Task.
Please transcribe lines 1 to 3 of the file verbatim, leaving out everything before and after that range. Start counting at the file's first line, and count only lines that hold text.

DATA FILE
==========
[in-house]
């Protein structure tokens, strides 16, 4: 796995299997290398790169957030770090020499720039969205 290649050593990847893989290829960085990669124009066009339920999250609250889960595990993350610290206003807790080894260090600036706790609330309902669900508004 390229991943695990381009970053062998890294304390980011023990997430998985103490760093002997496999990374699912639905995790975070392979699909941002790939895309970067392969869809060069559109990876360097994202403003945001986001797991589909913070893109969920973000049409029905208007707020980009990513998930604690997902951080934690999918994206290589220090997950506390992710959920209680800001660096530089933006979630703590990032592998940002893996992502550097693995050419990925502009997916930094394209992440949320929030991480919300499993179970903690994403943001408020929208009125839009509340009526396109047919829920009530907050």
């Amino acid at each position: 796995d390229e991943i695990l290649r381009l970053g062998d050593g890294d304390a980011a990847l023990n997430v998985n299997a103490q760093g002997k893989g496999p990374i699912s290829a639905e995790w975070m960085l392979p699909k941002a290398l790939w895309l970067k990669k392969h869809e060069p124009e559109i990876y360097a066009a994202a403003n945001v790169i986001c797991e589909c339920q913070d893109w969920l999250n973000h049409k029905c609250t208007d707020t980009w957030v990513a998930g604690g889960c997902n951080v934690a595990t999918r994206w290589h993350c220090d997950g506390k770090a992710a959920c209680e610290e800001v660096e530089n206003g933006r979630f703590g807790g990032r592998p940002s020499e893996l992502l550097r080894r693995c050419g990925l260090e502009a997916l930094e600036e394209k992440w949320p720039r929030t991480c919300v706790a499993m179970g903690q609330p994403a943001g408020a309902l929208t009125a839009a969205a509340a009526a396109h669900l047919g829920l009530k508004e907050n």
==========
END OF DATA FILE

[in-house]
């Protein structure tokens, strides 16, 4: 796995299997290398790169957030770090020499720039969205 290649050593990847893989290829960085990669124009066009339920999250609250889960595990993350610290206003807790080894260090600036706790609330309902669900508004 390229991943695990381009970053062998890294304390980011023990997430998985103490760093002997496999990374699912639905995790975070392979699909941002790939895309970067392969869809060069559109990876360097994202403003945001986001797991589909913070893109969920973000049409029905208007707020980009990513998930604690997902951080934690999918994206290589220090997950506390992710959920209680800001660096530089933006979630703590990032592998940002893996992502550097693995050419990925502009997916930094394209992440949320929030991480919300499993179970903690994403943001408020929208009125839009509340009526396109047919829920009530907050």
């Amino acid at each position: 796995d390229e991943i695990l290649r381009l970053g062998d050593g890294d304390a980011a990847l023990n997430v998985n299997a103490q760093g002997k893989g496999p990374i699912s290829a639905e995790w975070m960085l392979p699909k941002a290398l790939w895309l970067k990669k392969h869809e060069p124009e559109i990876y360097a066009a994202a403003n945001v790169i986001c797991e589909c339920q913070d893109w969920l999250n973000h049409k029905c609250t208007d707020t980009w957030v990513a998930g604690g889960c997902n951080v934690a595990t999918r994206w290589h993350c220090d997950g506390k770090a992710a959920c209680e610290e800001v660096e530089n206003g933006r979630f703590g807790g990032r592998p940002s020499e893996l992502l550097r080894r693995c050419g990925l260090e502009a997916l930094e600036e394209k992440w949320p720039r929030t991480c919300v706790a499993m179970g903690q609330p994403a943001g408020a309902l929208t009125a839009a969205a509340a009526a396109h669900l047919g829920l009530k508004e907050n």